In the past few years, the Triangle’s music scene has undergone a surge in the realm of hip-hop. In a post-“Raise Up” ecosystem, Rapsody has linked up with the likes of Kendrick Lamar and Dr. Dre, G Yamazawa has gone viral with his track “North Cack,” and The Beast’s emcee, Pierce Freelon, is running for mayor of Durham. But with all the commotion in the area, what other potentially abundant hip-hop seeds are germinating in the Triangle?

One answer lies with Patrick Darius Mix Jr., also known as P.A.T. Junior. The twenty-eight-year-old rapper is connecting the dots within the swiftly expanding Triangle hip-hop scene, manifesting its progress and unity through his own music and by producing instrumentals that he makes available to other aspiring artists.

Mix was born in Brooklyn, New York, but has called Raleigh home since his teens. Though many career-minded hip-hop artists move up into bigger markets with more thoroughly developed hip-hop scenes, Mix has deliberately stayed in his adopted hometown.

“The Raleigh-Durham area, I see it as a place to recharge artistically. I love the culture around here,” he says. “There’s so many dope artists, not just in music, to work with, collaborate with, converse with. That has definitely helped me in my artistic journey.”

On his most recent full-length record, last August’s Learning to Live (In a Day), Mix demonstrates that there’s room for mature messages and introspection in contemporary hip-hop. Rather than the usual repetitive drug references or carbon-copied flows, Mix tackles topics like his own growth as a man, his relationship with his wife, and, most significantly, how his faith played a role in his development as an artist.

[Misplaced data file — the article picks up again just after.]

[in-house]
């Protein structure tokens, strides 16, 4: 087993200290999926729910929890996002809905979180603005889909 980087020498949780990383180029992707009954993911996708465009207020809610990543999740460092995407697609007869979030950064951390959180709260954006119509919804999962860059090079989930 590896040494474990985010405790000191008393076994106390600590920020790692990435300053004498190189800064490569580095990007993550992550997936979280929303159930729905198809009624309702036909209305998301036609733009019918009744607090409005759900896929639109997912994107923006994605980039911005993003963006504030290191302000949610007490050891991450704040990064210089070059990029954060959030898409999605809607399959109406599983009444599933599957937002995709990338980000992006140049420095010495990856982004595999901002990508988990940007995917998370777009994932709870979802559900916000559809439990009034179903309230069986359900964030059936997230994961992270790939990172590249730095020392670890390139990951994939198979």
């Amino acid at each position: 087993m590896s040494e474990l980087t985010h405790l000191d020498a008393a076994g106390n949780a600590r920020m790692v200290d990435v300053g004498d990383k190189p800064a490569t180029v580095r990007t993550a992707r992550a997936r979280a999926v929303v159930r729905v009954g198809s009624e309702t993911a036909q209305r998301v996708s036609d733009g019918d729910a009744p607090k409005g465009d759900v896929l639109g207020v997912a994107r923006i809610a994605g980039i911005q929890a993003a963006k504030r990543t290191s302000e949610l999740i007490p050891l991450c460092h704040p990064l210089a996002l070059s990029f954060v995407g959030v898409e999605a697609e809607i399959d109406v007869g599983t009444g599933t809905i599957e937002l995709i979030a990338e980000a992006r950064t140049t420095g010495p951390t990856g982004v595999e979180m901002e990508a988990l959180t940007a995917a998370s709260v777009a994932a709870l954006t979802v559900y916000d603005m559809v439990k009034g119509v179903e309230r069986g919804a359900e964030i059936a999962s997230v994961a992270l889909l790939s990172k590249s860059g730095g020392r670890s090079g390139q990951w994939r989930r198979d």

Gospel music has long been in Mix’s blood, even if it doesn’t always directly come through in his work. His mother provided his introduction to A Tribe Called Quest, but she also introduced him to the gospel music he heard at church; his uncle played alongside star gospel singers Hezekiah Walker and Timothy Wright. Though Mix could once identify his music with Christian hip-hop, as with the tracks “better days.” and “lighter.,” he noticed how the association with the subgenre kept him from reaching listeners outside the Christian community. He started molding his music to have a more secular appeal, a decision that stemmed from Mix’s understanding of his faith.

“Didn’t Jesus sit with people who didn’t believe the same way that he did and show love?” Mix posits. He doesn’t see any reason to separate his messages into a nichehe just wants to make an authentic appeal to his audiences.

Those audiences have gotten bigger of late, thanks in large part to the power of Learning to Live (In a Day). It was strong enough to catch the attention of Oddisee, a Washington, D.C., hip-hop artist whose shape-shifting work has secured his reputation as one of the decade’s most skilled “indie” rappers. The record also netted Mix a coveted invitation to perform at A3C, the largest hip-hop festival in the United States, held each October in Atlanta.

But even as he’s started to step up toward national recognition, Mix has maintained a strong local footing. Noting that “hip-hop/urban” showcases mostly featured the same handful of artists on their bills, Mix knew he wanted a much larger platform. To get some advice, Mix turned to Joshua Gunn, aka J Gunn, one of just a few North Carolina hip-hop artists making a splash outside of his home state.

“He asked me what my ceiling was, what is the height that I wanted to reach,” Mix recalls.

Surprisingly, that height wasn’t the major-label superstar dream of most ambitious young artists. Rather, Mix told Gunn he wanted to attain a similar moderate level of recognition as Oddisee.

“[Oddisee]’s living a comfortable life, making good enough money to take care of his family, but he can go out in public and still be able to live his life,” Mix says.

Mix is using his live sets as his main tool to get to that level, building a more engaging presentation to win over crowds. Rather than rapping over his own lyrics, which is a common tactic for rap artists, Mix treats his voice as an instrument that’s part of an ensemble, alongside other vocalists, a d.j., and a drum kit. That approach has translated to a broad and multicultural appeal for Mix’s local audiences, and he seems poised to get the leg up that he wants.

KRS-One, the legendary hip-hop artist and educator, once claimed that “hip-hop culture is all culture,” an assertion that’s becoming increasingly true locally as hip-hop continues to gain a stronger footing, thanks to the work of Mix and his peers. But as Mix puts it on his June EP, black & mild, there’s only one direction for him to go: always forward.

This article appeared in print with the headline “Junior Year”